A diabetic seizure looks different in every person, depending on the circumstances that led to the seizure in the first place.
However, the experience of having a seizure can be similar no matter what type of diabetes you have or your medical history.
Here’s what you need to know about diabetic seizures, including what to expect during and after one and how to respond appropriately when someone has one in front of you.
Confusion – In general, symptoms of diabetic seizures include the following: anxiety, slurred speech, convulsions, uncontrolled shaking of limbs or trunks, blank staring episodes (also called absences), and loss of consciousness.
But what if you have diabetes but don’t have any of these symptoms? Or even worse: what if you’ve had them before?
Confusion is one of the most common side effects that accompanies diabetes. Confusion can be an effect of high blood sugar levels or low blood sugar levels.
Muscle weakness – Another symptom of diabetes is muscle weakness, which also happens to be a symptom of some types of seizures as well.
If you feel weak or tired without a good reason, consult your doctor. The signs are there: it’s up to you to take action to better manage your condition and ensure your safety.
Staring into space – There are many different warning signs to watch for when someone has a diabetic seizure.
One of these warning signs includes sudden staring into space, which can happen after a brief period of confusion. Additionally, this same sign may happen during any type of seizure.
Those with diabetes need to learn how their body reacts during different episodes so they know how best to react to reduce the risk of injury.
Loss of consciousness – When the seizure ends, a person might seem confused about what just happened and often will not remember anything about the event.
Afterward, he or she might experience headaches and memory problems due to trauma from seizures.
Protection from harm – No matter whether or not you have ever experienced these warning signs before, you need to protect yourself from harm by managing your diabetes more closely.
With frequent checkups and attention to dietary choices, you can reduce both your risks of having a diabetic seizure as well as other complications associated with diabetes.
Uncontrollable body movements – A diabetic seizure is often accompanied by uncontrollable body movements.
During this time, a person may also drool excessively and lose bladder control while his or her arms, legs, and back muscles jerk involuntarily.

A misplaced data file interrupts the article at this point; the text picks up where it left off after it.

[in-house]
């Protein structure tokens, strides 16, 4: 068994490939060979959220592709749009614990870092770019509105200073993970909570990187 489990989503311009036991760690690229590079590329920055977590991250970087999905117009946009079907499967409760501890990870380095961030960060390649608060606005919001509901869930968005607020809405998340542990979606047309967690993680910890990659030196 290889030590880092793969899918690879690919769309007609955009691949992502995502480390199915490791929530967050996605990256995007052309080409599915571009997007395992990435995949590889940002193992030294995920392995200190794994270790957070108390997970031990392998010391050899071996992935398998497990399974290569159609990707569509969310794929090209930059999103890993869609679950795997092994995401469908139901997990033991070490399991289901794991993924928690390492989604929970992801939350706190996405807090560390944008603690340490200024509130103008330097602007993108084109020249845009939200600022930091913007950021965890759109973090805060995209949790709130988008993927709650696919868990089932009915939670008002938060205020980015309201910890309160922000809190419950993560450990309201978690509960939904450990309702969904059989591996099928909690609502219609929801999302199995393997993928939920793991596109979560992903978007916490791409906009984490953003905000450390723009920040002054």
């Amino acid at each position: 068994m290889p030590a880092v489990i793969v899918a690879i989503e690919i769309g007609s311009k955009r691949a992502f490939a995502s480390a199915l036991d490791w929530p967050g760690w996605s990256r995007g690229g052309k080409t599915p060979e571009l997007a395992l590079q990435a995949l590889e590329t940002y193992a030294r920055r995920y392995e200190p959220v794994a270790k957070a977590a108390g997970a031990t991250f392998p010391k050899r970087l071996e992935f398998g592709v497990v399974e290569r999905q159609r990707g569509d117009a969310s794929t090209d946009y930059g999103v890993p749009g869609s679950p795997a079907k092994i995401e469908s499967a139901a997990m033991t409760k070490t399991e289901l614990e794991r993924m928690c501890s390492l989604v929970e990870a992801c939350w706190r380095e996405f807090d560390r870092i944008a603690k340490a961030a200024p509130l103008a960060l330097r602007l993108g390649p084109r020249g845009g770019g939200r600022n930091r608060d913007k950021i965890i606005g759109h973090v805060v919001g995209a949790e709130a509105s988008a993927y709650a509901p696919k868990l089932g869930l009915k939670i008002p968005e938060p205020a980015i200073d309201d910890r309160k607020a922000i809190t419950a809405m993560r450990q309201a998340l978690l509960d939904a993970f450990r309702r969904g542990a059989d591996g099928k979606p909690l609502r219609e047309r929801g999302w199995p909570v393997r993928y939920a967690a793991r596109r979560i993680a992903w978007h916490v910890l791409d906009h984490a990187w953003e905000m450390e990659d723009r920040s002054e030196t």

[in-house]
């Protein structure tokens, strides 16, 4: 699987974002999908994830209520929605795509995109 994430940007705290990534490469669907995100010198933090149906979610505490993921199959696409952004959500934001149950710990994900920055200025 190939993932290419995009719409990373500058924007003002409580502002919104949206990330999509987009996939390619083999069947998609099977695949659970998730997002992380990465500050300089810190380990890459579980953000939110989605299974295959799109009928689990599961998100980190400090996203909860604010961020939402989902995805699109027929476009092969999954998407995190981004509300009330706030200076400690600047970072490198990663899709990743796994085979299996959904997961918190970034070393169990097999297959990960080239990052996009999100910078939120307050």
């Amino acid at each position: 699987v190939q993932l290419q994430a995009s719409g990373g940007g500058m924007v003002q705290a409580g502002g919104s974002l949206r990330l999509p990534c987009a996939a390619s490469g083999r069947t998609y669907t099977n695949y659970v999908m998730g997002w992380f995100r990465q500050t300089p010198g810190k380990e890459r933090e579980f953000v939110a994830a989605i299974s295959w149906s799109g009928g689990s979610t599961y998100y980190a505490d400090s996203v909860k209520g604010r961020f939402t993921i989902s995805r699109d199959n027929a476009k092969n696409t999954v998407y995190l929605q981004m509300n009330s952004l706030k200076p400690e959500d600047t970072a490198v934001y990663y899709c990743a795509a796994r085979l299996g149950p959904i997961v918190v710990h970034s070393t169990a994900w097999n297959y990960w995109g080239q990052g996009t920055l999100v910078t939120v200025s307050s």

The recovery phase – At the end of the episode, a person usually feels very tired and dizzy. They may have blurred vision and feel sick to their stomach because of the damage caused by glucose deprivation on the brain cells.
1. Sweating –
One of the most notable symptoms of an impending diabetic seizure is an increase in sweating that can be caused by a rise in body temperature or an increased heart rate.
1.1 – Clammy skin –
In addition to excessive sweating, clammy skin can also be an indication of an oncoming seizure.
1.2 – Dizziness –
A feeling of dizziness can also be present before a diabetic seizure occurs. The person may feel lightheaded as if they’re going to pass out at any moment.
2. Clamminess –
Clamminess is one of the most prominent signs of hypoglycemia. When blood sugar levels are too low, your body loses its ability to regulate temperature.
This causes an increased production of sweat, which can lead to clammy skin or skin that feels cool to the touch.
Drowsiness is one of the most common signs of hypoglycemia, which is low blood sugar. Drowsiness is often followed by disorientation, confusion, or slurred speech.
People with type 1 diabetes often experience generalized weakness as well. A person experiencing a hypoglycemic episode might have difficulty staying awake or keeping their eyes open.
They might start to stagger or have jerky movements and they may drool because they can’t swallow properly.
Confusion is one of the most common symptoms of a diabetic seizure. If you are experiencing confusion as well as other symptoms, then you may be having a low blood sugar attack.
If your confusion is accompanied by any of these other symptoms, then it’s very likely that you’re in the midst of a diabetic event: disorientation, slurred speech, loss of coordination, an inability to focus on what’s happening around you, and feeling lightheaded or dizzy.
Remember that these symptoms can come on quickly and without warning.
5. Bodily shakes
Bodily shakes are a common symptom of seizures. They typically last for three to five minutes. A person who has had a diabetic seizure may feel disoriented, confused, or dizzy after experiencing this symptom.
Sometimes, symptoms of hypoglycemia may be present as well as an individual’s behavior will often change during this time.
Hallucinations are false perceptions of images, sounds, or other sensations that seem real. They can occur during any type of seizure.
7. Rapid and unexpected emotional changes
Rapid emotional changes are one of the most common signs of an impending diabetic seizure. These emotional shifts can happen quickly, without warning, and often without time to intervene.
When this happens, it is important to know what to do to prevent an episode from happening.
It is important for people who live with diabetes to recognize how these seizures happen to be able to quickly respond if they experience them themselves or see someone else going through one.
A typical emotional shift happens when someone’s blood sugar level drops too low.